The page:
DENVER, Colo. (KDVR) — A police officer found passed out drunk at the wheel of his cruiser in Colorado will not face charges in the incident.
Body camera video shows fellow officers on the scene where Nate Meier was found unconscious in his patrol car. The engine was running, and his foot was on the brake.
“I’m frustrated because bottom line is, if one of us had been in that car and not Officer Nate Meier, you ask me if do I think it would have been treated differently? I do,” said District Attorney George Brauchler. “There was no attempt by Aurora Police Department to get a blood sample at any time. No request at all.”
During the internal affairs investigation, it was learned that Meier had a blood alcohol reading of .430, which is five times the legal limit. That test was done by hospital staff and is not admissible in court.
Had the police department requested the blood test, that record could have been subpoenaed.
“We did it wrong,” said interim Chief Vanessa Wilson, who was not interim chief at the time of the incident. “We did not charge him with a DUI.”
“I can’t sit here and defend those decisions because it did mess up the ability to hold Nate (Meier) accountable as we would hold any other citizen accountable or any person in our community," said Wilson.
She said officers are held to a higher standard and that in the future, a DUI investigation will be undertaken.
“This became an ignorance is bliss moment,” said Brauchler. “I think this became, we don’t want to know. We don’t want to get evidence that might show what we suspect. I don’t think that’s a cover-up, but it’s a couple blocks from it.”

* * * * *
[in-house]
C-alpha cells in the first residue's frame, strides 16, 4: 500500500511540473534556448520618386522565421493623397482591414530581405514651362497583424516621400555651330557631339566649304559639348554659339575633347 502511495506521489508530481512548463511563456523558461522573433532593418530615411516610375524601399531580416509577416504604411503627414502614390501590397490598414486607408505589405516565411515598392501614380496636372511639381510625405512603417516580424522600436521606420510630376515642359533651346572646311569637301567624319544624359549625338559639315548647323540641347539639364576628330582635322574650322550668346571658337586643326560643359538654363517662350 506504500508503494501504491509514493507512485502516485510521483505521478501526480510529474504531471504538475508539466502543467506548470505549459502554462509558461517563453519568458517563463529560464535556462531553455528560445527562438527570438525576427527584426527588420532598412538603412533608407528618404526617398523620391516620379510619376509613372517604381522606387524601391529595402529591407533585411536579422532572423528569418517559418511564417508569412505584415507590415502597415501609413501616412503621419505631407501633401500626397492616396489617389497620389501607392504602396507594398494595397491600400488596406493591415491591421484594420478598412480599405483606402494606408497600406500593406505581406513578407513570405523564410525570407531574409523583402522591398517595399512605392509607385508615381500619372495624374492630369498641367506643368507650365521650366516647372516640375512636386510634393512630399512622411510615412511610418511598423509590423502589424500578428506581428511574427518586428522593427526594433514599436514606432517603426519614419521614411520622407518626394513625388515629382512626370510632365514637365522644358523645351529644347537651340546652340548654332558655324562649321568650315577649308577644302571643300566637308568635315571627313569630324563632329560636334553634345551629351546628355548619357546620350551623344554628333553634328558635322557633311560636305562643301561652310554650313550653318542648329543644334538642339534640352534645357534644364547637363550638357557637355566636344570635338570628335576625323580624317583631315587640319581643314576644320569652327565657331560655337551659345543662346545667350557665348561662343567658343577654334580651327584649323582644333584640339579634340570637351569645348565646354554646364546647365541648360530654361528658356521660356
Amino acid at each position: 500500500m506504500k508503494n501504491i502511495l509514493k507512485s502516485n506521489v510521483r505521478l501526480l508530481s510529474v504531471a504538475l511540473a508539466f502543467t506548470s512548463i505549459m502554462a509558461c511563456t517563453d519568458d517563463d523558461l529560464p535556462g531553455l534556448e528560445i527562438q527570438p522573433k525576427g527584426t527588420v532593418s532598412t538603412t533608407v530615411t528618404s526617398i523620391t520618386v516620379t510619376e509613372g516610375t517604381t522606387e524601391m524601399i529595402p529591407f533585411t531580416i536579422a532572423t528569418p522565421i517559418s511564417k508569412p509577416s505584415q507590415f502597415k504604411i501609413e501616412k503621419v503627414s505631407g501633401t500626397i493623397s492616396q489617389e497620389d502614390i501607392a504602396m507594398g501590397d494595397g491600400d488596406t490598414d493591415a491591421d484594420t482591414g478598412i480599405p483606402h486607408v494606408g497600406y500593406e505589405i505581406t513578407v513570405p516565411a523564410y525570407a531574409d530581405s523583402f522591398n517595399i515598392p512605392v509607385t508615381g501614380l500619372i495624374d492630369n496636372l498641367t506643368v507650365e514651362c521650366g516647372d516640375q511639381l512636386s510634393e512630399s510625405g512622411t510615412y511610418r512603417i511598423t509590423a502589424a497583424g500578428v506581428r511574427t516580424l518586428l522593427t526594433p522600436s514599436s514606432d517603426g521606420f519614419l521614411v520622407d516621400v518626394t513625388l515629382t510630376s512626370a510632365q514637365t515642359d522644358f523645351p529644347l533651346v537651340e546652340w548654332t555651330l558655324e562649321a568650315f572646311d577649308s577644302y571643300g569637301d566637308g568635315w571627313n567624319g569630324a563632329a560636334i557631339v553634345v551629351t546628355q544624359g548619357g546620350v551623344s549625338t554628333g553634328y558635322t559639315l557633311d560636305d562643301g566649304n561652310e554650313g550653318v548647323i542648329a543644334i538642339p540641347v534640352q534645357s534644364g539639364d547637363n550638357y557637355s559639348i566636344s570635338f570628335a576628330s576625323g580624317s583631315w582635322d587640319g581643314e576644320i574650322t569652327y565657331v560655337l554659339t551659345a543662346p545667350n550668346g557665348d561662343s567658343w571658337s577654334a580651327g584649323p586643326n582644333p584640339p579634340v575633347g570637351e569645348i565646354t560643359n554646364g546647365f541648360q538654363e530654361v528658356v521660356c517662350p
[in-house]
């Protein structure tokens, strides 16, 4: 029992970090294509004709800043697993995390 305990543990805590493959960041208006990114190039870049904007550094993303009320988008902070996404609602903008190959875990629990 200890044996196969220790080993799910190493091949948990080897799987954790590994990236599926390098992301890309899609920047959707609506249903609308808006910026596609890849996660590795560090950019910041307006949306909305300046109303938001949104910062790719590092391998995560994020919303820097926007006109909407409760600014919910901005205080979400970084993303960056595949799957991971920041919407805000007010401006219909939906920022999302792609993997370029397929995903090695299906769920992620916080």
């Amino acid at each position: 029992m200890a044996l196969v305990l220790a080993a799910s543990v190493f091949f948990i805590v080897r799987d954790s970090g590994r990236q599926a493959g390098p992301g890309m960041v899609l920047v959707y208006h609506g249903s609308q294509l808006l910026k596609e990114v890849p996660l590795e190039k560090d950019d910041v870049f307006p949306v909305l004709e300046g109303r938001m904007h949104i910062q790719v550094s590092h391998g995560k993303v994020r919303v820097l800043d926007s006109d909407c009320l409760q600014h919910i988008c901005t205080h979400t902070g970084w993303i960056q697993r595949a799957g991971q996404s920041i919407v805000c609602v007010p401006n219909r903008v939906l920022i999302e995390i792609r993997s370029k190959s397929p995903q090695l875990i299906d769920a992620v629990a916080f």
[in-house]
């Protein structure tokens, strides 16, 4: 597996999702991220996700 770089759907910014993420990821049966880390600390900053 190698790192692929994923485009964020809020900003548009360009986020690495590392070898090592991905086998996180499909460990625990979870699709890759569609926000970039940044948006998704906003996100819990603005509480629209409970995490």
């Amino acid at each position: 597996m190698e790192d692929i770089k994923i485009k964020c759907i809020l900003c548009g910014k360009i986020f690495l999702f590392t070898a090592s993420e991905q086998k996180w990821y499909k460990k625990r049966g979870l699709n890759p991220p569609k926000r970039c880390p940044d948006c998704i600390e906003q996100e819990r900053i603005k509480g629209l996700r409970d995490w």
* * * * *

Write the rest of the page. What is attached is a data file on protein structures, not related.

Meier was in uniform when he was found and was armed with his service weapon.
“You had a close-up and personal image of that scene that we have seen played over and over again. The officers wrote in their reports that they smelled alcohol, and when they were interviewed in internal affairs, they stated they smelled the faint odor of alcohol, so they weren’t covering it up,” said Wilson.
Wilson announced she planned to open an internal affairs investigation into Deputy Chief Paul O’Keefe, who was one of the first officers on the scene with Meier. He chose not to pursue a DUI investigation into Meier.
“There was a decision made. There was a high-ranking official on scene, and like any military organization … there is a chain of command, and officers follow the lead – if you will – of whoever is running that investigation,” she said.